The New Stuff

News Wed 14 Aug 2019

Counterfeits

 

EVERYTHING  SUBSTANDARD

Kenya being a regional hub acting as a launch pad to eastern and central African markets has had  its core selling point to investors, who have chosen it as their centre for regional operations. The fight against illicit trade and counterfeit goods and the immediate impact of the raids and arrests carried out sent a reverberated shockwave to the extent that many networks were unearthed. The raids conducted  by multi agencies saw a number of expired items found – among them sanitary pads in go downs that were being repackaged to ‘Always’ branded sanitary towels targeting a large group of buyers who like using the brand.

As young women this poses as a health risk. In the meantime, research explains that expired pads may have unhealthy ramifications for the reason that there is a risk of bacteria growing on the pad, which could produce a fungal infection causing symptoms like itching and an increase in vaginal discharge.

It is therefore advisable that before purchasing the sanitary towels women should double check the expiry date. It’s equally important for young women to be aware of the health risks and for society to educate girls around issues of hygiene.

Followed by a good amount of public awareness on the dangers posed by counterfeit goods as well as the efforts by the government to ensure the safety and security of all citizens, baby diapers (cloth and disposable diapers) available in the Kenyan market today are no exception.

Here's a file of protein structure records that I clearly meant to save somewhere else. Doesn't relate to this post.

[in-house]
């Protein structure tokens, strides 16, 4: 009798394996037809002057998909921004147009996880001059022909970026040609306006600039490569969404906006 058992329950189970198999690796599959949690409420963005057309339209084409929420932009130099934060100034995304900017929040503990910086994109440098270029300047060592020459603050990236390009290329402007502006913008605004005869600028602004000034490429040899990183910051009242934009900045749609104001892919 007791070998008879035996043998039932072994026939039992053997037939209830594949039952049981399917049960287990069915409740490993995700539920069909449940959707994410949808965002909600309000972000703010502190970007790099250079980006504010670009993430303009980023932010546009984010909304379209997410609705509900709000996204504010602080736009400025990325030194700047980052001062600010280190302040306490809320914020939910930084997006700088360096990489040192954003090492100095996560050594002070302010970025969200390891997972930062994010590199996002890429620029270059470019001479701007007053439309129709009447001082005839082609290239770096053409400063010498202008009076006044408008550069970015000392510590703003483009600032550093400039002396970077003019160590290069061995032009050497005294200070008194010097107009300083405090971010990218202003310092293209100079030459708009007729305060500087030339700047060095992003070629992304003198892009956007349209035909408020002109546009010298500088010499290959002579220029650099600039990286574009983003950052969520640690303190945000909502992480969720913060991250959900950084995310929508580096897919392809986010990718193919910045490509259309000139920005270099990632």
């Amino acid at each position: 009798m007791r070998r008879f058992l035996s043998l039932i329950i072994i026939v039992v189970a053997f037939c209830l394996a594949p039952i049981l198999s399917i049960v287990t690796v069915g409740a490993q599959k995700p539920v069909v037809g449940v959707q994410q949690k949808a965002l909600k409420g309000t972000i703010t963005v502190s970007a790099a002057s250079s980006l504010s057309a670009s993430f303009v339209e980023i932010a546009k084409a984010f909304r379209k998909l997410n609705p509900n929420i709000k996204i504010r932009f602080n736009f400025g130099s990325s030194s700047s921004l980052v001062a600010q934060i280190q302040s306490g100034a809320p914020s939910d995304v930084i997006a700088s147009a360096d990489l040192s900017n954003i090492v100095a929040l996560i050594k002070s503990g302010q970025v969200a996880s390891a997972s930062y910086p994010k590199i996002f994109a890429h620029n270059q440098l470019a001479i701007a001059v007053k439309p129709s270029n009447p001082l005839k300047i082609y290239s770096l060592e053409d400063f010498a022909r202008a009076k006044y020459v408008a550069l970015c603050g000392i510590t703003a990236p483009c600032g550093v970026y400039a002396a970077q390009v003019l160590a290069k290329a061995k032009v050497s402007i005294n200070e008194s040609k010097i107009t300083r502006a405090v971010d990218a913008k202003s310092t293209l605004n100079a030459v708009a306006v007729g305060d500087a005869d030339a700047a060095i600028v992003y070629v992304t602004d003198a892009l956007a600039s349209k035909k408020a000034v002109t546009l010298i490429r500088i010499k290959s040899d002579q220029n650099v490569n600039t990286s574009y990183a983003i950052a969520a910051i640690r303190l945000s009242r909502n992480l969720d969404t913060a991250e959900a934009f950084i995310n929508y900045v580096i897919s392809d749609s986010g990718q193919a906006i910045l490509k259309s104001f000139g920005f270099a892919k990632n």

Their popularity because of their convenience and like any other baby clothing acting as a necessity to newborns, it remains a commodity that is on high demand battling a slice of the local market dominated by Chinese diapers soft care, proctor and gamble’s pampers, BB cool and huggies which are substandard compared to those manufactured by inter consumer products limited like pampers.

Wawang mosquito coils manufactured in China by Wawang Kenya Trade Co. LTD are locally distributed in Kenya. Having no standardization marks from KEBS and not being registered by Pest Control Products Board means that the product could be hazardous to consumers and with the recent outbreak of mysterious diseases, it’s prudent to tread carefully on cheap and easily available good which pose dangers to our health. Non-authorization from relevant government agencies shows a network of unscrupulous dealings.

Who is to blame? Is it PCBC, KEBS, KRA, DCI, EACC or the entire Enforcement Regulatory Authorities?

substandard

Zosi

A passive writer who loves God and life. .

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